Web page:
Is Embedding Infringement? MPAA Sues Two Sites

from the we-may-find-out dept

While we still need to wait for the end result of the YouTube/Viacom case to learn whether hosting infringing videos is infringement itself, there's another open question about whether or not linking to or embedding infringing videos is also infringing. It seems difficult to understand how it could be infringing, as it's no different than pointing someone to freely available content (and, technically, linking and embedding are no different at all -- it's just some HTML). The person (or computer) doing the linking or embedding has no idea whether the content being linked or embedded is infringing -- and it seems reasonable to believe that if it's available online, there's nothing wrong with linking to it.

Yet, here we have the MPAA suing two sites that both link to and embed various movies. The two sites in question, FOMD (Found Online Movie Database) and MovieRumor, don't host the movies themselves. They merely point people to various movies that are publicly available online. It would seem like a rather drastic stretch of copyright law to claim that is also infringement, but don't be too surprised at how this will be argued. The MPAA will play on emotional, rather than rational, arguments -- and it may actually work, given some similar cases in the past.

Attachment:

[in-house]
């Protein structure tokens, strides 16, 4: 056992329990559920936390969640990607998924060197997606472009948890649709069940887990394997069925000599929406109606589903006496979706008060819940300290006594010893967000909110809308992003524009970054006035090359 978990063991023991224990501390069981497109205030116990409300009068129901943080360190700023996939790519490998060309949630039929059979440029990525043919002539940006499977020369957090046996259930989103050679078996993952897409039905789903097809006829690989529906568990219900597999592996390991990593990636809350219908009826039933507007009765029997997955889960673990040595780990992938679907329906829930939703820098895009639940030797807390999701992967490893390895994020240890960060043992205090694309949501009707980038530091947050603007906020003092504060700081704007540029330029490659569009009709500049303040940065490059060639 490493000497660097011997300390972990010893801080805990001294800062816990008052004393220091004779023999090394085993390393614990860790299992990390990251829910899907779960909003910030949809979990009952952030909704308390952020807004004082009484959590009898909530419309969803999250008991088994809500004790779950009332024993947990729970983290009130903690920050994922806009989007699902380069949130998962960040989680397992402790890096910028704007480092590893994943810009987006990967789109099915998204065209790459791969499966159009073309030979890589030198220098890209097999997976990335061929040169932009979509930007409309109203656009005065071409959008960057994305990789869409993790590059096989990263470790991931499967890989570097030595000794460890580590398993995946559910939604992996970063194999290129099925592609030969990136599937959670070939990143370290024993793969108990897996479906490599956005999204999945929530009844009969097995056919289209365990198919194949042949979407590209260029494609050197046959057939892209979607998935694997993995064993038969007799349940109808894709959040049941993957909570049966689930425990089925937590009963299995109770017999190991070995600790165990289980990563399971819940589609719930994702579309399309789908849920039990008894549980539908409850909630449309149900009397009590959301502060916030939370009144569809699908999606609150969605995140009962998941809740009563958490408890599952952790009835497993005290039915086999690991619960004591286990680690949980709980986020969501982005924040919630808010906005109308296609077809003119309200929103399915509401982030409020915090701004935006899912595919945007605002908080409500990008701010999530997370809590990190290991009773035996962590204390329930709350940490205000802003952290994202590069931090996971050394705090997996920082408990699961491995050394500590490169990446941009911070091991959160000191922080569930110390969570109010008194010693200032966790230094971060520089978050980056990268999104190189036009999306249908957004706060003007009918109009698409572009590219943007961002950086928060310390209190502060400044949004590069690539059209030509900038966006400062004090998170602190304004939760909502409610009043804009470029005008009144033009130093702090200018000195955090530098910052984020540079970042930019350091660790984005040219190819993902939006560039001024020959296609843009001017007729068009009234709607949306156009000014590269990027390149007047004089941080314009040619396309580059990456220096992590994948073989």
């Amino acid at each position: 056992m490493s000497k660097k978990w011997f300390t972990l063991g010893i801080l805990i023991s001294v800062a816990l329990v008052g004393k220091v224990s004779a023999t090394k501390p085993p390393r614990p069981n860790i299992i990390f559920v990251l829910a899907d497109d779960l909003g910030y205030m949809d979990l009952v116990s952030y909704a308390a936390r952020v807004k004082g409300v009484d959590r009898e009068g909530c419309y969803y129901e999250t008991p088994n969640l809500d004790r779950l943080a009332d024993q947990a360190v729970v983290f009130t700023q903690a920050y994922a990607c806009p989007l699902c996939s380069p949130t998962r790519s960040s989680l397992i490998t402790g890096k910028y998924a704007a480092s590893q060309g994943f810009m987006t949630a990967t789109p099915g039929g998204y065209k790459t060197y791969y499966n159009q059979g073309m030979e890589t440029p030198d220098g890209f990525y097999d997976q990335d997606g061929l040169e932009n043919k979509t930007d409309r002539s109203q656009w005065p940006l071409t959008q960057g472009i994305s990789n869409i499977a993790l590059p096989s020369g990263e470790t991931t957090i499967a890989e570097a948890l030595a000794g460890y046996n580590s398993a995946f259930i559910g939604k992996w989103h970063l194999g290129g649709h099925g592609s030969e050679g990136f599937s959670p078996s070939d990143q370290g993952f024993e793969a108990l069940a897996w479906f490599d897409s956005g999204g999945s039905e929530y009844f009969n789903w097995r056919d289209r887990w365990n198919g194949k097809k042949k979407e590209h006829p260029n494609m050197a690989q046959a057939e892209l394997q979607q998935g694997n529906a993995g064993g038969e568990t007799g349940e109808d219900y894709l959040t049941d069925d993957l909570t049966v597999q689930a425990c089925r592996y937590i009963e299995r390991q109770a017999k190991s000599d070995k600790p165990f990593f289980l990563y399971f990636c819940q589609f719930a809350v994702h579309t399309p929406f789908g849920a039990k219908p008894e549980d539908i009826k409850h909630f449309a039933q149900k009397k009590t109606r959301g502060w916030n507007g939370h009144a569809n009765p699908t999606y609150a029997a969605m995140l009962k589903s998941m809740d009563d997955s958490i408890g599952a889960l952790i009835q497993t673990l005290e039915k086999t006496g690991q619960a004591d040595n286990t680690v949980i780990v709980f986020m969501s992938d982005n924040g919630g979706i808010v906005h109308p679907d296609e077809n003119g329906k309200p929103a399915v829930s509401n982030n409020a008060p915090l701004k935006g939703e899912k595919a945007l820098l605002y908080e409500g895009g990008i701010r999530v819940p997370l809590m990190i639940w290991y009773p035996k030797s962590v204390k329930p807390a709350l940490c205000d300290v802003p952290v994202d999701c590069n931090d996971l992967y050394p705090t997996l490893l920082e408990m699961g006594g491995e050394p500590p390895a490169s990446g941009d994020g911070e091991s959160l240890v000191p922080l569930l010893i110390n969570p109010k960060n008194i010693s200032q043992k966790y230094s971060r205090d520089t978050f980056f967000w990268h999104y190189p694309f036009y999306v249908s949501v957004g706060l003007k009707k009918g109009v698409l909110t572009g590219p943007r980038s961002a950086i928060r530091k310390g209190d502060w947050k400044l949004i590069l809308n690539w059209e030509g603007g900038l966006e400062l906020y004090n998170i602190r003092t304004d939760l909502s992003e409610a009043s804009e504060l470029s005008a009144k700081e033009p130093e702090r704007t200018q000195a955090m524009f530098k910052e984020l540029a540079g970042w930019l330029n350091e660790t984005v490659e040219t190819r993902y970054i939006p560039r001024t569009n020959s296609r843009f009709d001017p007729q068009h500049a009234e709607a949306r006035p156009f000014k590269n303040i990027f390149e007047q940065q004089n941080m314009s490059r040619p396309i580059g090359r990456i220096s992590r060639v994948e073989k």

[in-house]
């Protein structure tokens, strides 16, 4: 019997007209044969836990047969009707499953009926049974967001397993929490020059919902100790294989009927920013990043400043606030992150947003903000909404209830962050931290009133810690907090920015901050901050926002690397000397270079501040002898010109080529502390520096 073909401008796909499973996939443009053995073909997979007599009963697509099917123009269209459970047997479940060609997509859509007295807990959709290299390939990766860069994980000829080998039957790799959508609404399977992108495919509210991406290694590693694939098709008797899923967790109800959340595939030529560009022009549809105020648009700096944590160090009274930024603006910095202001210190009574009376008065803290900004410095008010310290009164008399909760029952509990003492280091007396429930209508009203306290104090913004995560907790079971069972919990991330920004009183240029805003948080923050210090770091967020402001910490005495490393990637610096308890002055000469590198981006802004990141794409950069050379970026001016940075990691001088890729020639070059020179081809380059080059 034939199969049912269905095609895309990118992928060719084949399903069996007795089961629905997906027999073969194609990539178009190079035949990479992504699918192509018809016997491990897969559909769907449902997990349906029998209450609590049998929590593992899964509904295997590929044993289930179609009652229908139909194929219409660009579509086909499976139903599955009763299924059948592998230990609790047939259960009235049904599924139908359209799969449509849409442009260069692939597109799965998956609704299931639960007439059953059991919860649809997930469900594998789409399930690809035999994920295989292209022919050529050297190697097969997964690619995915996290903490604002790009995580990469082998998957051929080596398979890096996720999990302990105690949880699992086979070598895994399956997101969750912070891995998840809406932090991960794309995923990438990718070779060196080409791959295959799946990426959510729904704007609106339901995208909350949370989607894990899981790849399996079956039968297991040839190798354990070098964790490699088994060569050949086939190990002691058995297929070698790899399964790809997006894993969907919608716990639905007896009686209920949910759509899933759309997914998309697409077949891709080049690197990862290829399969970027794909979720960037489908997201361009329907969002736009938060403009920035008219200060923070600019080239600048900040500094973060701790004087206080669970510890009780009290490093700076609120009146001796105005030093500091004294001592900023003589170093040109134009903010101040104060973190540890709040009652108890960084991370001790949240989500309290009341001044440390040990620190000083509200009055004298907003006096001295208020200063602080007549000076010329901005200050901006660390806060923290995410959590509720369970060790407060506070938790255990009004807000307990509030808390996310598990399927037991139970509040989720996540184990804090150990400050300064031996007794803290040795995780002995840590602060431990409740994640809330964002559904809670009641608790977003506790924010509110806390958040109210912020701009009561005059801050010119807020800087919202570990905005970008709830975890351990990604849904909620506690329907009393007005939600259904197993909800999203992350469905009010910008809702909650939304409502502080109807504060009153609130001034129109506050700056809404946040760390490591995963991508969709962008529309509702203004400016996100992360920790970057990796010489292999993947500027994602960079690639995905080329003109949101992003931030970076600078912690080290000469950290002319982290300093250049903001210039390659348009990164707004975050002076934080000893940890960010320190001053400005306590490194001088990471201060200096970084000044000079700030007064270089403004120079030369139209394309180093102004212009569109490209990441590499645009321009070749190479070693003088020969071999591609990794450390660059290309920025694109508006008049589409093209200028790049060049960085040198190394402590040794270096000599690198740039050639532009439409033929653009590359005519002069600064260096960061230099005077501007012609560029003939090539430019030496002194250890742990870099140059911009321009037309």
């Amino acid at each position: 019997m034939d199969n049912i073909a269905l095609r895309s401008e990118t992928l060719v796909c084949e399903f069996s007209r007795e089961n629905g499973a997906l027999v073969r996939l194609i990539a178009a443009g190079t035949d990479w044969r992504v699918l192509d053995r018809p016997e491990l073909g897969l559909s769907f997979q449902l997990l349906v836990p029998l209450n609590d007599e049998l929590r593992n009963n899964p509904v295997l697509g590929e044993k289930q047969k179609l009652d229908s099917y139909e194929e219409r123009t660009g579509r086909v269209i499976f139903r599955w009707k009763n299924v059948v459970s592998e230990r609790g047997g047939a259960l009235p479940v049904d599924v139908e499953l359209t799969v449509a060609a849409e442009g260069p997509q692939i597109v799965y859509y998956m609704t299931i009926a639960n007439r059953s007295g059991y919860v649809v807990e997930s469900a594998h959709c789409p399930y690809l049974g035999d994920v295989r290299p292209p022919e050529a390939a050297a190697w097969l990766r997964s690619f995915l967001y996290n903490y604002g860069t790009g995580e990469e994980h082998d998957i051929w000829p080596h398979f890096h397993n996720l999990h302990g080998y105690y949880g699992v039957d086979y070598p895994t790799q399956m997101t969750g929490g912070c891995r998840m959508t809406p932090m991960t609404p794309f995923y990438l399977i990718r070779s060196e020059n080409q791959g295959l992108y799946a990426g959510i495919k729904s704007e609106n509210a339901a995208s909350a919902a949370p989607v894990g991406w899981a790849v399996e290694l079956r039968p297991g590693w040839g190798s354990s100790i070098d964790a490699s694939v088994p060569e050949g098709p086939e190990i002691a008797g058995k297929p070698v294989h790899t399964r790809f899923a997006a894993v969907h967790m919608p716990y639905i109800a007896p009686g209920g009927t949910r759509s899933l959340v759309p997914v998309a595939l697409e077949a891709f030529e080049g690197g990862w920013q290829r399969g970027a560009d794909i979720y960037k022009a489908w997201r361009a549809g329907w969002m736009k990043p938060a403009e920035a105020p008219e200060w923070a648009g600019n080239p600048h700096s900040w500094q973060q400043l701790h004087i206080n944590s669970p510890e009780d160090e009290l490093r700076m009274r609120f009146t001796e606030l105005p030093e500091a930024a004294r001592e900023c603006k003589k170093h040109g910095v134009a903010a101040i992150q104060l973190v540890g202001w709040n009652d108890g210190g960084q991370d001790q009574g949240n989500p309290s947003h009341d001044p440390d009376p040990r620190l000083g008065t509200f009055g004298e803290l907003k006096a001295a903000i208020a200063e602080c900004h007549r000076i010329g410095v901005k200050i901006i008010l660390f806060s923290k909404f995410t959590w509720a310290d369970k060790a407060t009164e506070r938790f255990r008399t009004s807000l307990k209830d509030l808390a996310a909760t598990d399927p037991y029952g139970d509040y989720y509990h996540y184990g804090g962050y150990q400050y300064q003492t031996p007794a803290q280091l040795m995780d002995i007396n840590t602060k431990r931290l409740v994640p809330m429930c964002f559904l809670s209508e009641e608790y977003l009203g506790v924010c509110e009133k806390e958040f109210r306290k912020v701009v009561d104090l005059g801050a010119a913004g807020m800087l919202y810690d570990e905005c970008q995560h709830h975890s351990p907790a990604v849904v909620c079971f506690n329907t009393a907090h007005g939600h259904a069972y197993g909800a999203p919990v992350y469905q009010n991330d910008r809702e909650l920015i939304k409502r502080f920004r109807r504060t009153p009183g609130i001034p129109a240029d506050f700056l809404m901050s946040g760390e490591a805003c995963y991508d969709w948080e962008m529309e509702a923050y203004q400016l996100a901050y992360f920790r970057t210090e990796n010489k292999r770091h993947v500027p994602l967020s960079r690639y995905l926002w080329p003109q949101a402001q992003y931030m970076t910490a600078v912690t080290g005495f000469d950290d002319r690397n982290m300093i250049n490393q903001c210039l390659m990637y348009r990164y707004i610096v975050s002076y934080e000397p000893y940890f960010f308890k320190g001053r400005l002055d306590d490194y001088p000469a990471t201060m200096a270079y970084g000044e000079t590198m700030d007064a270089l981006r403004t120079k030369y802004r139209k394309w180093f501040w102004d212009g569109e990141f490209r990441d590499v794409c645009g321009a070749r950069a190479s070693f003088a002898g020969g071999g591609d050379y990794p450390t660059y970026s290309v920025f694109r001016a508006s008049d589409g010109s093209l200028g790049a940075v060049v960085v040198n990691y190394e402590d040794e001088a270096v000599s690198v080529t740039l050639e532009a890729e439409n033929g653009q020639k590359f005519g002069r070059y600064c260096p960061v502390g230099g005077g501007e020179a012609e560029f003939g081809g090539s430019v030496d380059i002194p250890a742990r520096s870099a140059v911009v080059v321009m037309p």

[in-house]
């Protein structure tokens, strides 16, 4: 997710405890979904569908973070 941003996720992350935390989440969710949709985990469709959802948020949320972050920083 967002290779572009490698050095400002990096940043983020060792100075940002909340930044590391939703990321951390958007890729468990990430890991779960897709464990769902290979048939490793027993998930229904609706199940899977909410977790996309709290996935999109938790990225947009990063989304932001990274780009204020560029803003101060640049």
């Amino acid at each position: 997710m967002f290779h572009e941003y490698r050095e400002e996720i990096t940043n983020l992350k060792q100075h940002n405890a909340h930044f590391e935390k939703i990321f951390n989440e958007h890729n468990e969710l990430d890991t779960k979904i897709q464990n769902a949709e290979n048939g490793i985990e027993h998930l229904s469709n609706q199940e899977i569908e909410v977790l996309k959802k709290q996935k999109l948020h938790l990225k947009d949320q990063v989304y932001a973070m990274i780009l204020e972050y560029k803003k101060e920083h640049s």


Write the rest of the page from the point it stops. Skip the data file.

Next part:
Filed Under: copyright, embedding, fair use, legal issues, linking
Companies: fomd, movierumor, mpaa

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  1. identicon
    Alexander Muse, 30 Jul 2008 @ 11:03am

    Linking and Embedding

    The concept of linking is well established and yet many lawyers suggest that linking to content can infringe their client's rights. It is unimaginable that I couldn't do the equivalent of, "hey look at this" online. On the other hand, embedding is a different animal.

    Embedding allows you to take content from somewhere else (from the owner's website with his consent or someone else who has posted the owners content with or without the owners consent) and make it part of your own site. My son has a movie review blog where he links to reviews by other people and embeds hem: in just such a way. Embedding is unique because you can make the content seem as if it is part of your web site. This is VERY different than 'linking' to content that resides somewhere else. With content hosting services like YouTube, PhotoBucket, Flickr and Vimeo WHERE the actual data is stored isn't as relevant as it once might have been. The fact that I DIDN'T load the content on my website isn't as important as the fact that I have 'incorporated' the contact within MY website. That incorporation should be allowed ONLY when the content owner has agreed to it. IMHO.

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